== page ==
ATTACHMATE has been ensuring that it can maintain its status as a proprietary software company. Executives who were committed to a different agenda were mostly removed, expelled, or simply left. Mono developers were fired without exception and SUSE was relocated and relegated to Germany, where developers are now dependent on funding from Microsoft. What is actually left in Attachmate which is “open source”? Even Vibe was axed as we had predicted all along; it was in part based on Free software from Google (Wave).
Attachmate, a Microsoft Gold Certified Partner, is putting new people in charge and the Deccan Herald (insisting on just Internet Explorer or Netscape even in 2011) speaks about the spinoff called SUSE, which is basically partly funded by Microsoft now (to help put Microsoft tax on GNU/Linux servers). Attachmate is also the ‘owner’ of early UNIX copyrights, according to this latest report which adds:
“Novell’s board of directors adopted a resolution approving the sale, which specifically mentioned the copyrights were to be retained by Novell,” the judges said in the opinion.
This was the second time the appeals court ruled on this case. In the first appeal it reversed a lower-court ruling in Novell’s favor and sent the case back. After a two-week trial, the jury ruled Novell owned the copyrights. SCO appealed.
A spokeswoman for Linden, Utah-based SCO, Chantell Ferrin, didn’t immediately reply to messages seeking comment.
There is also a derailed analysis behind an apparent paywall at Lexology. We are still not sure what Attachmate will do with these copyrights. It is not as though the company has any commitment to Free software or to UNIX. Given the amount of time and money Novell has invested in this case, it is rather unlikely that UNIX will just be left there to rot and bring no revenue to Attachmate, even if through a sale. Unlike Novell, Attachmate has no need to keep up appearance and keep UNIX away from enemies of Linux. Will these be sold to IBM maybe? Or perhaps to some foe of Red Hat? This is a question that has generally bothered us since 2007 and we wrote about it many times before. We must pay attention to Attachmate’s actions and statements. █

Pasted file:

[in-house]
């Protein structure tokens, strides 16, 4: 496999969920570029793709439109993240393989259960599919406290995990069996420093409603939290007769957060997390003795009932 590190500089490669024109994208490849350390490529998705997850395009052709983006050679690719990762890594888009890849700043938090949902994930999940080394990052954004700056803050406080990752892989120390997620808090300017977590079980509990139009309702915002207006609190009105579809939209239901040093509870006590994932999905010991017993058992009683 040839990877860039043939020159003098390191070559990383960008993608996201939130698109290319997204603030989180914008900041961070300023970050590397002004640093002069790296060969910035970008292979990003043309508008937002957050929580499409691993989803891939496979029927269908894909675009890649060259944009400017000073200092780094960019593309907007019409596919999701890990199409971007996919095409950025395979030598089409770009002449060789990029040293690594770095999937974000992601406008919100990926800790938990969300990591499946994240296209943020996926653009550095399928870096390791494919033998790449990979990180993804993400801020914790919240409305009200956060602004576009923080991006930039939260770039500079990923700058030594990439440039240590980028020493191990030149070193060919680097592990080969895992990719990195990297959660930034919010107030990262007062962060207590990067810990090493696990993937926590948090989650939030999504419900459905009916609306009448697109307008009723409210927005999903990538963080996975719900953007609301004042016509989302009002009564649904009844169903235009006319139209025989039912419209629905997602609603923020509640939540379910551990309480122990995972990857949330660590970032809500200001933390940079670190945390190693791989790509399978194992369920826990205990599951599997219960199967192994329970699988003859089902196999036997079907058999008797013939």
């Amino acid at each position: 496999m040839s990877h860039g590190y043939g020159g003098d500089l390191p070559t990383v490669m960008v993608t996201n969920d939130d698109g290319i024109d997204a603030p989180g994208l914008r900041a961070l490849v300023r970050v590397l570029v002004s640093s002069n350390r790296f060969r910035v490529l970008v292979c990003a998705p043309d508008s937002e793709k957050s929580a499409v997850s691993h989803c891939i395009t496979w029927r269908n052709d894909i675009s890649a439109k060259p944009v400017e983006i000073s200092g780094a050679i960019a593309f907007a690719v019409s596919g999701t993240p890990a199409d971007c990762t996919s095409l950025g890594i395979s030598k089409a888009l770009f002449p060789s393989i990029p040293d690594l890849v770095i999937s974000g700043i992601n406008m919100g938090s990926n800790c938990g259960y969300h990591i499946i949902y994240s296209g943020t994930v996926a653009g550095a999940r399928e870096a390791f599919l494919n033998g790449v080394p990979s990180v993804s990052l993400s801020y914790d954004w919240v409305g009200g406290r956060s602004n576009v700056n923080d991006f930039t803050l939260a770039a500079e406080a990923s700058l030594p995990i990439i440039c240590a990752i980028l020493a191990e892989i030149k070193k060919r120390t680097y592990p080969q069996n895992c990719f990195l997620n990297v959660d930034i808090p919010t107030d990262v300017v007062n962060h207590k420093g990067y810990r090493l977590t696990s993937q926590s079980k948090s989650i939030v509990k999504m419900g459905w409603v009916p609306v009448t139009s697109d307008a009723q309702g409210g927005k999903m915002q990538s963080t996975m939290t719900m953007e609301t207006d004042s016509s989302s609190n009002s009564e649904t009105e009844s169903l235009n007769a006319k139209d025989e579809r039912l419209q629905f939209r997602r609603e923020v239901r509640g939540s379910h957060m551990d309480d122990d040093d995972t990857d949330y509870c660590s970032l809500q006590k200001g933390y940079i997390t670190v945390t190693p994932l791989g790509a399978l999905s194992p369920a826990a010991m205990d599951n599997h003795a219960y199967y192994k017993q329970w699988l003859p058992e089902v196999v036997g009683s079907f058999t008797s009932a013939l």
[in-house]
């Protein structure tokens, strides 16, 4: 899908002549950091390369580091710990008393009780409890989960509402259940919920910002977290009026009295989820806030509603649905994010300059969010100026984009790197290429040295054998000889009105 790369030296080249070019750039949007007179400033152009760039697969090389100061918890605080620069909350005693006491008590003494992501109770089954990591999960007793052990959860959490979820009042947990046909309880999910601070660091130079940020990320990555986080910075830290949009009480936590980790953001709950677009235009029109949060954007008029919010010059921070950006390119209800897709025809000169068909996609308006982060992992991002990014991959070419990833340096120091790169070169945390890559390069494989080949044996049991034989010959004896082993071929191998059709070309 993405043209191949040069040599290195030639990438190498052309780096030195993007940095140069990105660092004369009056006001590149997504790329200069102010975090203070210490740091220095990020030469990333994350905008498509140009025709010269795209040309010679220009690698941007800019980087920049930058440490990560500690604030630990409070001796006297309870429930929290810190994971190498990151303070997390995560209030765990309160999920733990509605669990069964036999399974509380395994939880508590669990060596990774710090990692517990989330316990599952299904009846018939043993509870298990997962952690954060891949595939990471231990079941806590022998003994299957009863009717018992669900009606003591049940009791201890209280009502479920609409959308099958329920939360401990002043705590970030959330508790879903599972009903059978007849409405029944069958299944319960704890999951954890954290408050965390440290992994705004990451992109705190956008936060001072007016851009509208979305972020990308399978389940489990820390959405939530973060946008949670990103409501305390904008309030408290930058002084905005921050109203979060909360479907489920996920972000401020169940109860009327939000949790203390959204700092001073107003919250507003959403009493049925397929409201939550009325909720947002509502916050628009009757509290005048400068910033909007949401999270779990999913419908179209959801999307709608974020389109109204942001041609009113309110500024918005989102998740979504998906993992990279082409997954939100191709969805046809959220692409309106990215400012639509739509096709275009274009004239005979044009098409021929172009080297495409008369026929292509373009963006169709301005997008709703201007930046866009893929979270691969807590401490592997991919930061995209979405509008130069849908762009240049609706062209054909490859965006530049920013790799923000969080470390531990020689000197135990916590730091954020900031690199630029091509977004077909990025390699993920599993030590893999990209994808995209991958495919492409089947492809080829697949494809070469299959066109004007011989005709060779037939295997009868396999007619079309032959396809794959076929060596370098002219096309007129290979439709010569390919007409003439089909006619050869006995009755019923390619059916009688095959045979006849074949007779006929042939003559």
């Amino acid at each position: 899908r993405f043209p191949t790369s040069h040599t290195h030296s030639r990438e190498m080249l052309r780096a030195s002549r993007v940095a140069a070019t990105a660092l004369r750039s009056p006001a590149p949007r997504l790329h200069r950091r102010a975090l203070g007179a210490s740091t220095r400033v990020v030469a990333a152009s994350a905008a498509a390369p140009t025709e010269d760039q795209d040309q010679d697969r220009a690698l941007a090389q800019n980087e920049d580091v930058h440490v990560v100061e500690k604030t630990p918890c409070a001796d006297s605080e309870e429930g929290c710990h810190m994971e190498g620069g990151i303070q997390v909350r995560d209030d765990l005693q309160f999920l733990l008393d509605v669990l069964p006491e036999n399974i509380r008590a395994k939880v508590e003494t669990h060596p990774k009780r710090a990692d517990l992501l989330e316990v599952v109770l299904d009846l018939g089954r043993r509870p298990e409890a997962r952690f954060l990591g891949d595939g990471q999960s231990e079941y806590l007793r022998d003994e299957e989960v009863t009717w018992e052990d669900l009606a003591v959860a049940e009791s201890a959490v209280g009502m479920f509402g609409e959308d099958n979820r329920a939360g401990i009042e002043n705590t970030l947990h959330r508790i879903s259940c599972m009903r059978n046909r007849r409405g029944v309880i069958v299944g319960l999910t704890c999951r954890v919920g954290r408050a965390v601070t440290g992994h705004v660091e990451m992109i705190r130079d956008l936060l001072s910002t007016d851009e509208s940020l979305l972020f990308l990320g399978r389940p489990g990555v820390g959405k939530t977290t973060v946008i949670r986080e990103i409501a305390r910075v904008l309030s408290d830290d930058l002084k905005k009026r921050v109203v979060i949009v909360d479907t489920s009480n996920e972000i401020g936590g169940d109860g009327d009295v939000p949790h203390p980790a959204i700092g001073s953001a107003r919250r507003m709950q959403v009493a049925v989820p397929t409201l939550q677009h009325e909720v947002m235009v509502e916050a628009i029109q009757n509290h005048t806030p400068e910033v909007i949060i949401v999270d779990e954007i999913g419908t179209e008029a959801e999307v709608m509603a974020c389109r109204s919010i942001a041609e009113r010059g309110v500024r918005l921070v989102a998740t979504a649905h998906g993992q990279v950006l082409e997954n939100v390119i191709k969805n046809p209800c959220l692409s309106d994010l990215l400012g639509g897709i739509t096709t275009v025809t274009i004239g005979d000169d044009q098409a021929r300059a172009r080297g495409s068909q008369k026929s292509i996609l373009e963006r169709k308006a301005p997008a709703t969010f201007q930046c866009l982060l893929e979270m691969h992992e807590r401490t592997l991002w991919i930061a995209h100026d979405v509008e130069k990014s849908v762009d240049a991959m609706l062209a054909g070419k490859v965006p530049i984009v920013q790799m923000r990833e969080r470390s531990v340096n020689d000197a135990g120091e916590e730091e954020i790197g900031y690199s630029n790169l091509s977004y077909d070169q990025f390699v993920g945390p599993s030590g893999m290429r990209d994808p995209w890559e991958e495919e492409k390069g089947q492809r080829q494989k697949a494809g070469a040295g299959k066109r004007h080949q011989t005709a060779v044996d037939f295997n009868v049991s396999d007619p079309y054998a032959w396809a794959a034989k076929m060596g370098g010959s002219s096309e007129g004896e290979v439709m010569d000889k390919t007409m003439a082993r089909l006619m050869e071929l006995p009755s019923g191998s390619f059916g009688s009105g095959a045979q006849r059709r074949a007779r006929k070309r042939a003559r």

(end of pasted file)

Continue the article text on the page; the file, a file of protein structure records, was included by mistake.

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Summary: A post-Attachmate acquisition Novell and the former CEO’s remark about employee arrogance
IT was just under a year ago that Novell seemed destined to be sold. The sale was assured a few months later and the acquisition closed about 4-5 months ago, whereupon many employees were let loose. Ron Hovsepian lost his job after he had failed to fulfil his role as CEO and only 4 years after shaking Steve Ballmer’s hand a company with over 4,000 employees became more or less liquidated, with its patents being passed to Microsoft and some of its staff being absorbed inside Attachmate.
Now that an unemployment epidemic strikes the West, reports give this personal account of a formal Novell employee:
The numbers didn’t fall fast enough for Robert Ahlstrom. He spent four years working for the software company Novell – one of Provo Utah’s most prominent businesses. Novell laid off more than 800 people in May, sending shockwaves through the city.
“My boss, he called me into the office and told me: ‘You’re one of the people that’s gonna be laid off,’” Robert says.
Robert says he’s lucky – he’s getting severance pay. Now he spends his days looking for work — and working on his baseball swing.
In last week’s news we also found former Novell staff and former advisors finding themselves in other companies. former Novell CEO Eric Schmidt is quoted as saying some interesting things:
On lessons learned from working at Sun and Novell: “What happens when you’re in a successful company is you develop a certain kind of arrogance.” There’s always someone who can undercut you with a cheaper machine that works just as well. At Google, they understand this, because most of their price lists start at “Free.”
Several years ago we wrote about that particular arrogance that harmed Novell. A columnist at IDG wrote a column about it.
It is valuable to learn about people who are leaving the company or got laid off as it often provides insight into the internal issues. Consider this other new report which says:
Burnham joins Ogletree after seven years in-house at Novell Inc., where she most recently served as vice president of global employment law.
Employment at Novell or Attachmate is perhaps not much of a priority now. As we recently pointed out, Novell products are currently being decommissioned if not improperly maintained. It is unlikely that Novell-affiliated people or products will ever grow. Right now all the ‘juice’ that’s left in Novell is merely being squeezed out, starting with those patents Novell gave to Microsoft through CPTN. What a waste and what a predictable mess. Novell oughtn’t have gone into Microsoft’s bed in the first place; it had a fine desktop distribution with major clients, but it blew it all away, so Canonical won. It ought to be added that all those Mono developers who got laid off are not really visible in that startup called Xamarin. It seems like a non-starter. Their business model is providing Microsoft-esque services or products to developers and users who are trying to distance themselves from Microsoft and its platform. Similarly, Novell was trying to offer a Microsoft-flavoured GNU/Linux to companies and individuals whose goal was to get rid of Microsoft. █